The wave base, in physical oceanography, is the maximum depth at which a water wave's passage causes significant water motion. At water depths deeper than the wave base, bottom sediments and the seafloor are no longer stirred by the wave motion above.
In seawater, the water particles are moved in a circular orbital motion when a wave passes. The radius of the circle of motion for any given water molecule decreases exponentially with increasing depth. The wave base, which is the depth of influence of a water wave, is about half the wavelength.
At depths greater than half the wavelength, the water motion is less than 4% of its value at the water surface and may be neglected.
For example, in a pool of water 1 metre (3.3 ft) deep, a wave with a 3 metres (9.8 ft) wavelength would be moving the water at the bottom. In the same pool, a wave with a wavelength of 0.5 metres (1.6 ft) would not be able to cause water movement on the bottom.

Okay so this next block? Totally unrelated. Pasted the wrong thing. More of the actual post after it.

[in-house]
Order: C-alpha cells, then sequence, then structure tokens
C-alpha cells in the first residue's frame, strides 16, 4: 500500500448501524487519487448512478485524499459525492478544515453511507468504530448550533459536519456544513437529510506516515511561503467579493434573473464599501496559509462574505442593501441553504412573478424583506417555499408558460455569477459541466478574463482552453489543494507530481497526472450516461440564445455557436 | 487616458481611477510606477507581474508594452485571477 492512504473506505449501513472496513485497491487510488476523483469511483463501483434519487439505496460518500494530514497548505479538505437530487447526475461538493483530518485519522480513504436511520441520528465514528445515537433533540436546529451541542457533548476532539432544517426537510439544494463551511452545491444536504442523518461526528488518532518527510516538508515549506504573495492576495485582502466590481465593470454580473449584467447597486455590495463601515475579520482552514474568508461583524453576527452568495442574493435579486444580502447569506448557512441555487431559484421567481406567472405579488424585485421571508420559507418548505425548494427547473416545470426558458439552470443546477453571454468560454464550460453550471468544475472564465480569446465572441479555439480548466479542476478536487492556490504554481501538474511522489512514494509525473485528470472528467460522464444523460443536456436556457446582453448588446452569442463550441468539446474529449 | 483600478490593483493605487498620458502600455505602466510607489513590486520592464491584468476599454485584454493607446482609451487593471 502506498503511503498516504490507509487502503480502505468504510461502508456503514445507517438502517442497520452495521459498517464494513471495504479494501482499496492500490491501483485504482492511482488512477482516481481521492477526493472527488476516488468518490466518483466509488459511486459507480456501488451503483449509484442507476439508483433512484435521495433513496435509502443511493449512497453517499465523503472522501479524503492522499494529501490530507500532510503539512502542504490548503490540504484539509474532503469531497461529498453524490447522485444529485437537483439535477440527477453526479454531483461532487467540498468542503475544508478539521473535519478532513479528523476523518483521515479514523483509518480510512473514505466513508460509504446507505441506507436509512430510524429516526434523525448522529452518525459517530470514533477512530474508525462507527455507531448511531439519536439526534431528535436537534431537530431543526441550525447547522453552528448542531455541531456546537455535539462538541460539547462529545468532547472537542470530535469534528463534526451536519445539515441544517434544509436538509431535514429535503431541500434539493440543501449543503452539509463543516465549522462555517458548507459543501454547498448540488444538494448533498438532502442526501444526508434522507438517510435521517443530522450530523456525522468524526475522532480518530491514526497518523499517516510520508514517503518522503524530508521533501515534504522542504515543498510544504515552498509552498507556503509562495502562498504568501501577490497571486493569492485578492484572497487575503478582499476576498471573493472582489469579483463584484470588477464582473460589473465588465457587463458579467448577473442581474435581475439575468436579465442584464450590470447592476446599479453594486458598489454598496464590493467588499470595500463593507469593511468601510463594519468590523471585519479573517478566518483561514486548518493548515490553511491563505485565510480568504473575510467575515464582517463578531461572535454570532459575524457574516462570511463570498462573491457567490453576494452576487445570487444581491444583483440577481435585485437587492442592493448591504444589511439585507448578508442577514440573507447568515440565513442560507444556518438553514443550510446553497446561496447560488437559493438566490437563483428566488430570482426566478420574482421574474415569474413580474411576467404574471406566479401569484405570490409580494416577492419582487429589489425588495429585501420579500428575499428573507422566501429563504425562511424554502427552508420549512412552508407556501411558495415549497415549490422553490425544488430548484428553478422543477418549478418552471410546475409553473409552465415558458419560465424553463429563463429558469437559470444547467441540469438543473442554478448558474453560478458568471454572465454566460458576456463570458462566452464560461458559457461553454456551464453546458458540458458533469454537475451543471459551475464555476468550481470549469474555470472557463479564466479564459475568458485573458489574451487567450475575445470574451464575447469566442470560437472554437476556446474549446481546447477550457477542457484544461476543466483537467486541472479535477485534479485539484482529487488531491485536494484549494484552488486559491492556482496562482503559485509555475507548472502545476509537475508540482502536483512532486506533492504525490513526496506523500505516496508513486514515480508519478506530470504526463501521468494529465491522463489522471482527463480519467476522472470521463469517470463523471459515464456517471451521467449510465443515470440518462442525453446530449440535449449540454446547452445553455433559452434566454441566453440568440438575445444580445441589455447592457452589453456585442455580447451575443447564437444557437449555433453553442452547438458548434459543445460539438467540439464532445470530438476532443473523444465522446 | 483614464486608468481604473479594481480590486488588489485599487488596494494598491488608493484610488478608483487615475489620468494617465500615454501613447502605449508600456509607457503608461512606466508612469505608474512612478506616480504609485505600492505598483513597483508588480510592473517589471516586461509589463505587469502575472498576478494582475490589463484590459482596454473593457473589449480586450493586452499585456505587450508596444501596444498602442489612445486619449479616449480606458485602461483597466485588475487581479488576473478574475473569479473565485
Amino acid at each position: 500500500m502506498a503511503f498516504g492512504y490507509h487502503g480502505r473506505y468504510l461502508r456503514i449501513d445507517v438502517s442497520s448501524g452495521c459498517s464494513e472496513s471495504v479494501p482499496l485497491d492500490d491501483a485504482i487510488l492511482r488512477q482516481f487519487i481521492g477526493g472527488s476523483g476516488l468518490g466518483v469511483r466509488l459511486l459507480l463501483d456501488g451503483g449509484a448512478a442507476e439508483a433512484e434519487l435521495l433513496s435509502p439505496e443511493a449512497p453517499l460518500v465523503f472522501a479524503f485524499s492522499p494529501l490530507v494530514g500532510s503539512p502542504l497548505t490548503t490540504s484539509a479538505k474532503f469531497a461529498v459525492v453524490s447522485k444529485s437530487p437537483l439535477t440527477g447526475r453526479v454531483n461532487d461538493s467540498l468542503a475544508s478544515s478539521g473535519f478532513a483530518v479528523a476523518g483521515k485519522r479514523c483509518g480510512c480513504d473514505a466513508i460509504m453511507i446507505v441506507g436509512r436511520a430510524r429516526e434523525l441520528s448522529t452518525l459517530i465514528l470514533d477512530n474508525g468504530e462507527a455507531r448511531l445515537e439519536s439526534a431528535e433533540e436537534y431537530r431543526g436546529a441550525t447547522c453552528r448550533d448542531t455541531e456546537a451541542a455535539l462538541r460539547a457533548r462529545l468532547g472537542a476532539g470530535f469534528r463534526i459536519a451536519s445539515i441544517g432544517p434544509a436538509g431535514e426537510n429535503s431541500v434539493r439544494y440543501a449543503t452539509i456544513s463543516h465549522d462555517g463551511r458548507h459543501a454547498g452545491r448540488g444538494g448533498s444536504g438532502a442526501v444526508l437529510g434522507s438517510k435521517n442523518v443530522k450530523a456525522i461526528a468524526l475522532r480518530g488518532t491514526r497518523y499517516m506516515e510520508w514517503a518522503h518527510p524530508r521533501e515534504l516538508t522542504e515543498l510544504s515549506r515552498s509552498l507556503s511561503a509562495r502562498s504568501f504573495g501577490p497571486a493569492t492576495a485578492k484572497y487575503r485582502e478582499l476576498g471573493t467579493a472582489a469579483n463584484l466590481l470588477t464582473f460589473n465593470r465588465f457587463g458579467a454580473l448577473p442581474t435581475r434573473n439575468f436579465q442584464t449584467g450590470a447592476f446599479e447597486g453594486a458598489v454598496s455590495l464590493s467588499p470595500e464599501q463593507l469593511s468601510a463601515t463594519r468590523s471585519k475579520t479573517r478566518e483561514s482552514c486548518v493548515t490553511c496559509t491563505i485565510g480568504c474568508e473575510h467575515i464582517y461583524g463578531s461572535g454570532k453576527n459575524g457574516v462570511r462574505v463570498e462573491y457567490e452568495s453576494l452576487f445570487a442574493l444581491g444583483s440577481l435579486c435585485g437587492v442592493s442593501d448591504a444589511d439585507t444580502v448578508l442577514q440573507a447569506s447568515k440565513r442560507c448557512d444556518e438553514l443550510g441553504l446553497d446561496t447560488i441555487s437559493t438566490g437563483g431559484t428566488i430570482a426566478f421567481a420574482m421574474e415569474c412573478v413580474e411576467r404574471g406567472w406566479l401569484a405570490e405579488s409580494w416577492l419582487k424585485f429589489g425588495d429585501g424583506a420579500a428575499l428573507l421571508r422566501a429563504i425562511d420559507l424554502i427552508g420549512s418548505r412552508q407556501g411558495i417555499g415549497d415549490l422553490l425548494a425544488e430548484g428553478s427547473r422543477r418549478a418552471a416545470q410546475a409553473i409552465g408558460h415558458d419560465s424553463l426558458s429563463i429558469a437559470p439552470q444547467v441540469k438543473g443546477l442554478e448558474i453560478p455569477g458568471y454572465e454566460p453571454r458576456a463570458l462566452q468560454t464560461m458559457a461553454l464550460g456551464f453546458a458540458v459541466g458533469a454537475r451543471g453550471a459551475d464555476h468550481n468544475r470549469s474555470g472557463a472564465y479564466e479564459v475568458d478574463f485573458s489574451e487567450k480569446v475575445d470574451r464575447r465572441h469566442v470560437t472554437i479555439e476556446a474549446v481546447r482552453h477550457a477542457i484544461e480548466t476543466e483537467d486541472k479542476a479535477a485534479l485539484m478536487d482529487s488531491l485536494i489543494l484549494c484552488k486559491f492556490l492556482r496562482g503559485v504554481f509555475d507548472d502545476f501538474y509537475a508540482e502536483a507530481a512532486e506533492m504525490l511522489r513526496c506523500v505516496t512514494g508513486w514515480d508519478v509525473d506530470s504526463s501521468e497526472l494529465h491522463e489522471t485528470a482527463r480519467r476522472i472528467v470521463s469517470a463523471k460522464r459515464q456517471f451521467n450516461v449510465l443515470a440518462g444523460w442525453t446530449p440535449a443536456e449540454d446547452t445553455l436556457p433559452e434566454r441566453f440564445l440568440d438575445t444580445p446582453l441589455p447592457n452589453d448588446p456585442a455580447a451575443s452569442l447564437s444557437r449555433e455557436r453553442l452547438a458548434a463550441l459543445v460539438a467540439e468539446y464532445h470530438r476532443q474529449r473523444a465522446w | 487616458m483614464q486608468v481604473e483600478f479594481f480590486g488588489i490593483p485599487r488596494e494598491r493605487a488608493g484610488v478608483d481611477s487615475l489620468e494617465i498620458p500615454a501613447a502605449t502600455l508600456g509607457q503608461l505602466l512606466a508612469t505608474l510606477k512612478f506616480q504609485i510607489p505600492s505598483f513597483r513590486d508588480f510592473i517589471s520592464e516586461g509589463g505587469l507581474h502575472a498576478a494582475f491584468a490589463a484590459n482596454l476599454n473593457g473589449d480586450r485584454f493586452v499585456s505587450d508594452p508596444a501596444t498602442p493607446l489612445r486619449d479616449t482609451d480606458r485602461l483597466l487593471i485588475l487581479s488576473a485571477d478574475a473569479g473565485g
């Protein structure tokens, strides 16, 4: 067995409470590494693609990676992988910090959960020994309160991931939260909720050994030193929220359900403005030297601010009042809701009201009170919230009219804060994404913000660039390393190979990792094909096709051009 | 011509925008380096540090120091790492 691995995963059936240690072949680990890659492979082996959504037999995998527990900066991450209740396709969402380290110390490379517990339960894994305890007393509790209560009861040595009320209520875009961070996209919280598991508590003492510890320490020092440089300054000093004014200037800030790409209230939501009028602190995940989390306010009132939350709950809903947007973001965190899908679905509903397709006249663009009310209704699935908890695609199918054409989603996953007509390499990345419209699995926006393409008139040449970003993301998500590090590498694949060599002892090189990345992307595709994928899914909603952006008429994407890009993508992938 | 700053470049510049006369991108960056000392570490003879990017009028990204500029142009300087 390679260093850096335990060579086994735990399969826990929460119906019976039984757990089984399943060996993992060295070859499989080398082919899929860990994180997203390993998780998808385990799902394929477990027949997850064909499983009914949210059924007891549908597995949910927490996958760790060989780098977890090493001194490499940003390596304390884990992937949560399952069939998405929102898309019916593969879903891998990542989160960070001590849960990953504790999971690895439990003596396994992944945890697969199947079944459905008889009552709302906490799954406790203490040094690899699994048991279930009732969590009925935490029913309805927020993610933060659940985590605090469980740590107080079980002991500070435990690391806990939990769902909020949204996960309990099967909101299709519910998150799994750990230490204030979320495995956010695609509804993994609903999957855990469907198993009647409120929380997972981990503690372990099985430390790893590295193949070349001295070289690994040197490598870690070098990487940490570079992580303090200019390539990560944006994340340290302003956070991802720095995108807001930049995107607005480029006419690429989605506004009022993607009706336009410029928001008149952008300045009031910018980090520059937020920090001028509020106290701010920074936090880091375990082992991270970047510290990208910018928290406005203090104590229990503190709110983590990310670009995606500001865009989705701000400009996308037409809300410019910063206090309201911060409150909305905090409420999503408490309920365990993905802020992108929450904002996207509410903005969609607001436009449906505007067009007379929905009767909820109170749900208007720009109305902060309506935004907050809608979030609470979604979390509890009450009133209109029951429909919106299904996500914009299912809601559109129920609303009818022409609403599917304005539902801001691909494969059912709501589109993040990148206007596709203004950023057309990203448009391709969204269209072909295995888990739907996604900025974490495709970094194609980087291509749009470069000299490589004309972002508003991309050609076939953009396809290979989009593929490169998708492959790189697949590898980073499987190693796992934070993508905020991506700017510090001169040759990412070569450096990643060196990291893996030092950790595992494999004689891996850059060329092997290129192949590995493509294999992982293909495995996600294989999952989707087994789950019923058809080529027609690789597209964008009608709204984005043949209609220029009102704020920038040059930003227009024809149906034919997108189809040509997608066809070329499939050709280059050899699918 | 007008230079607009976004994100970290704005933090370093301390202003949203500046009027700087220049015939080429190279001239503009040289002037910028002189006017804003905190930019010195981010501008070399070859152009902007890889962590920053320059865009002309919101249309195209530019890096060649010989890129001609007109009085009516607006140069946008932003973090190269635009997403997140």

There are typically two wave bases, the fair weather wave base (FWWB) and the storm wave base (SWB).
The fair weather wave base refers to the depth beneath the waves under normal conditions and the portion of the seafloor that is agitated by this everyday wave action, known as the Upper shoreface.
The storm wave base refers to the depths beneath storm-driven waves and can be much deeper. The portion of the seafloor that is only agitated by storm-driven wave action is known as the Lower shoreface.
Note that another classification exists, which considers that the zone affected by both fair weather and storm waves is to be defined as shoreface, whereas Upper offshore is the name given to the zone only affected by storm waves and Lower offshore a zone not disturbed by any surface wave. (e.g. )